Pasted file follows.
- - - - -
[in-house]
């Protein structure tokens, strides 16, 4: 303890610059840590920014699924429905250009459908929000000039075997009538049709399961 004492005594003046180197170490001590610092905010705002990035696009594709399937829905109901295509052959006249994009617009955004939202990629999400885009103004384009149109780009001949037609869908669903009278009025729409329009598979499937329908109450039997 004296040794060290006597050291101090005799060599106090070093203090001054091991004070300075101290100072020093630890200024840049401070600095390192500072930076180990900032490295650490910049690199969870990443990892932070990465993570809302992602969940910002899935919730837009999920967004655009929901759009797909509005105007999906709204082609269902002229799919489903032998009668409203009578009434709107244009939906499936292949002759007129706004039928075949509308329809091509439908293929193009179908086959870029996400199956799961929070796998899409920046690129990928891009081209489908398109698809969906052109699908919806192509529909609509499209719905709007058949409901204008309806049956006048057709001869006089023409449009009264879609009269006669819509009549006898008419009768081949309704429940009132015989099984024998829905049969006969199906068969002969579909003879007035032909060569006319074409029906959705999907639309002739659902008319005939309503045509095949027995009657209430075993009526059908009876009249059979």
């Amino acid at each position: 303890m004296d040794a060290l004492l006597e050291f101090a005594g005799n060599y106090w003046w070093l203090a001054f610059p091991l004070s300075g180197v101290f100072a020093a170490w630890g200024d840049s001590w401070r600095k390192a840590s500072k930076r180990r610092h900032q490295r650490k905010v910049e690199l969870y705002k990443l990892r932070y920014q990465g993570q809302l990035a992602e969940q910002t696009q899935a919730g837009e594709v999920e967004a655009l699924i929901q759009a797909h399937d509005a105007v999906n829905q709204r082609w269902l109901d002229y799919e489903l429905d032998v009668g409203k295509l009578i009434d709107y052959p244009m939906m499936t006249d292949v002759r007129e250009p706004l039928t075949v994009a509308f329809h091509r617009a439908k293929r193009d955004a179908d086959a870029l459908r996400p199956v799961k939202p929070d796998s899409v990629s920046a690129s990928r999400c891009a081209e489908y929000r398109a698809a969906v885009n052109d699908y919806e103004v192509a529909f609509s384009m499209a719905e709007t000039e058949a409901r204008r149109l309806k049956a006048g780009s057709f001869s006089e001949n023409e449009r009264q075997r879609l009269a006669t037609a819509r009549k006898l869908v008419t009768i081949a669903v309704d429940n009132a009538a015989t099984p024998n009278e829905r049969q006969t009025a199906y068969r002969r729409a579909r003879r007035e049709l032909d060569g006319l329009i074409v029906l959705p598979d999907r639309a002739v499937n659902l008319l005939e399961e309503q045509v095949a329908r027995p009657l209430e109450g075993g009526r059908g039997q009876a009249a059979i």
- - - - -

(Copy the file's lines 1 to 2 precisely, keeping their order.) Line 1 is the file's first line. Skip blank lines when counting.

[in-house]
């Protein structure tokens, strides 16, 4: 303890610059840590920014699924429905250009459908929000000039075997009538049709399961 004492005594003046180197170490001590610092905010705002990035696009594709399937829905109901295509052959006249994009617009955004939202990629999400885009103004384009149109780009001949037609869908669903009278009025729409329009598979499937329908109450039997 004296040794060290006597050291101090005799060599106090070093203090001054091991004070300075101290100072020093630890200024840049401070600095390192500072930076180990900032490295650490910049690199969870990443990892932070990465993570809302992602969940910002899935919730837009999920967004655009929901759009797909509005105007999906709204082609269902002229799919489903032998009668409203009578009434709107244009939906499936292949002759007129706004039928075949509308329809091509439908293929193009179908086959870029996400199956799961929070796998899409920046690129990928891009081209489908398109698809969906052109699908919806192509529909609509499209719905709007058949409901204008309806049956006048057709001869006089023409449009009264879609009269006669819509009549006898008419009768081949309704429940009132015989099984024998829905049969006969199906068969002969579909003879007035032909060569006319074409029906959705999907639309002739659902008319005939309503045509095949027995009657209430075993009526059908009876009249059979």